TEHRAN: Iran threatened on Saturday to set the Middle East on fire — while US President Donald Trump offered talks to boost the country’s struggling economy and “make Iran great again.”
The conflicting messages came amid escalating tension after Iran shot down a US drone over the Strait of Hormuz, and the US came within minutes of launching a retaliatory strike before Trump canceled it because too many Iranians would have been killed.
Iran warned of a “crushing” response to any attack. “If the enemy, especially America and its allies, make the military mistake of shooting the powder keg on which America’s interests lie, the region will be set on fire,” said armed forces spokesman Abolfazl Shekarchi. “Firing one bullet toward Iran will set fire to the interests of America and its allies.”
Meanwhile Trump said he could be Iran’s “best friend” if it renounced nuclear weapons. “When they agree to that, they’re going to have a wealthy country,” he said. “They’re going to be so happy, and I hope that happens. Let’s make Iran great again.”
Trump said he called off a military strike on Iran at the last minute because it would have been a disproportionate response to the downing of the US drone. “Everyone was saying I’m a warmonger, and now they say I’m a dove,” he said. “I think I am neither, if you want to know the truth. I’m a man with common sense, and that’s what we need.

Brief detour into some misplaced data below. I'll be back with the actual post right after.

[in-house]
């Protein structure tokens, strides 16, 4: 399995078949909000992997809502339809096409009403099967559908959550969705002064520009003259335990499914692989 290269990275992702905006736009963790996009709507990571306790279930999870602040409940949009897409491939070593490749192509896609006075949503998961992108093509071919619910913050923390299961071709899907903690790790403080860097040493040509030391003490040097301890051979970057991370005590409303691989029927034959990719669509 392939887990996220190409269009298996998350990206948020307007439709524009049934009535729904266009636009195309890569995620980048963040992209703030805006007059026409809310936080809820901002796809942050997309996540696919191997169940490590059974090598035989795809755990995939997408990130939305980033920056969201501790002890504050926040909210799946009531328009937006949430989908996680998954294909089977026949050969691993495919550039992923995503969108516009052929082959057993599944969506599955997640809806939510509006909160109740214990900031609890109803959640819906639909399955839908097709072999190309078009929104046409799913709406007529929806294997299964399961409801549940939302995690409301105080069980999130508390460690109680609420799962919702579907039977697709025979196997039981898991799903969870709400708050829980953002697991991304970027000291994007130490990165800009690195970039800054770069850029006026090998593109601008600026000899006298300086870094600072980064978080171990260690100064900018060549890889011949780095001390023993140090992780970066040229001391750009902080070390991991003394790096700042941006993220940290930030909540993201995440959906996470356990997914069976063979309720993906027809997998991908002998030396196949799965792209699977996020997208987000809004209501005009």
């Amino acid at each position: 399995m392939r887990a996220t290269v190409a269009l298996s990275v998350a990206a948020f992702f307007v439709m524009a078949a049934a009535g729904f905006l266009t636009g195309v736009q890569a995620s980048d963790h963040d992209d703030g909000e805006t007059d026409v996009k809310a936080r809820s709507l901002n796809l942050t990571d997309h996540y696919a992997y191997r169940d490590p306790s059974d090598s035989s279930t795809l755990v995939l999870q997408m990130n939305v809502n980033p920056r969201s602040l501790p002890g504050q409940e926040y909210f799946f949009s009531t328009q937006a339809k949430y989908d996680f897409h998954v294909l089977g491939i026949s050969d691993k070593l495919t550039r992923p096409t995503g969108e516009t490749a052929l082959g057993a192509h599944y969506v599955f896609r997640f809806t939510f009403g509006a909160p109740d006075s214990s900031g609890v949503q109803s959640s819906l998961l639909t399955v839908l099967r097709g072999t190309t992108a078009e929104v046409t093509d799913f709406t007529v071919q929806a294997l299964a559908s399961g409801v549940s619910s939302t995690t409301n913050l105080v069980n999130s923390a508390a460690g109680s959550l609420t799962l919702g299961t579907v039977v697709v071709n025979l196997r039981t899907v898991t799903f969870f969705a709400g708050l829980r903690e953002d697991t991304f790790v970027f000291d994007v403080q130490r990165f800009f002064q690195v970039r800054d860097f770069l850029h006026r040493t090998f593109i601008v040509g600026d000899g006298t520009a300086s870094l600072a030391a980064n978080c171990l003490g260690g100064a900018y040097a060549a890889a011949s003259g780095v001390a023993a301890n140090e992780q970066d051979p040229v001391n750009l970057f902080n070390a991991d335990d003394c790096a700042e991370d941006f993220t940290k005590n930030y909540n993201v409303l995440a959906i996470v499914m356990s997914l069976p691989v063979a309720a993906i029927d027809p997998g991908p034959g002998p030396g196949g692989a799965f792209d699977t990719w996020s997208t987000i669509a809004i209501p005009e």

“If the leadership of Iran behaves badly, then it’s going to be a very bad day for them. But hopefully they’re smart and they really care for their people and not themselves, and we can get Iran back on to an economic track that’s fantastic, where they’re a really wealthy nation, which would be a wonderful thing.”
Despite the conciliatory words, Trump said military action was “always on the table,” along with sanctions.
“We are putting additional sanctions on Iran,” he said. “In some cases we are going slowly, but in other cases we are moving rapidly.”
Iran’s Foreign Ministry summoned a UAE envoy to protest over the launch of the US drone from Emirati territory. The US banned its airlines from flying in Iran-controlled airspace over the Strait of Hormuz and Gulf of Oman, and other international airlines followed suit.
Britain said Foreign Office minister Andrew Murrison would raise “Iran’s regional conduct and its threat to cease complying with the nuclear deal” during a visit to Tehran on Sunday.